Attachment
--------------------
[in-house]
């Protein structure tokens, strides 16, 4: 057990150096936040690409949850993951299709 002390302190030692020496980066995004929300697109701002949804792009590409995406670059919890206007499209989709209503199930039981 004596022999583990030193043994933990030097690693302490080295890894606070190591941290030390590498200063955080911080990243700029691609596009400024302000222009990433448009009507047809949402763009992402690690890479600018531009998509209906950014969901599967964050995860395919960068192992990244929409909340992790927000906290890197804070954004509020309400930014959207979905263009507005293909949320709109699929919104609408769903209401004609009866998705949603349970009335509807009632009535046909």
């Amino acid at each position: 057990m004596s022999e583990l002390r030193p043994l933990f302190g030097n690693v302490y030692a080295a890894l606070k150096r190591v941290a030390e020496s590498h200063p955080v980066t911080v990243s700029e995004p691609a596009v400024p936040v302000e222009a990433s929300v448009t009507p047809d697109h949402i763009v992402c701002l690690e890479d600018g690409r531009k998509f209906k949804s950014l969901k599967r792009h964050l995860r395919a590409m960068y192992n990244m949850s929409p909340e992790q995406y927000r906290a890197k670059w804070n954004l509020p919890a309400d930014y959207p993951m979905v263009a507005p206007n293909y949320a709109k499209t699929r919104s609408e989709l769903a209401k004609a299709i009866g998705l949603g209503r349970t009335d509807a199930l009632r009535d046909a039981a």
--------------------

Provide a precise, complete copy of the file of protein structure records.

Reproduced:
[in-house]
């Protein structure tokens, strides 16, 4: 057990150096936040690409949850993951299709 002390302190030692020496980066995004929300697109701002949804792009590409995406670059919890206007499209989709209503199930039981 004596022999583990030193043994933990030097690693302490080295890894606070190591941290030390590498200063955080911080990243700029691609596009400024302000222009990433448009009507047809949402763009992402690690890479600018531009998509209906950014969901599967964050995860395919960068192992990244929409909340992790927000906290890197804070954004509020309400930014959207979905263009507005293909949320709109699929919104609408769903209401004609009866998705949603349970009335509807009632009535046909």
């Amino acid at each position: 057990m004596s022999e583990l002390r030193p043994l933990f302190g030097n690693v302490y030692a080295a890894l606070k150096r190591v941290a030390e020496s590498h200063p955080v980066t911080v990243s700029e995004p691609a596009v400024p936040v302000e222009a990433s929300v448009t009507p047809d697109h949402i763009v992402c701002l690690e890479d600018g690409r531009k998509f209906k949804s950014l969901k599967r792009h964050l995860r395919a590409m960068y192992n990244m949850s929409p909340e992790q995406y927000r906290a890197k670059w804070n954004l509020p919890a309400d930014y959207p993951m979905v263009a507005p206007n293909y949320a709109k499209t699929r919104s609408e989709l769903a209401k004609a299709i009866g998705l949603g209503r349970t009335d509807a199930l009632r009535d046909a039981a």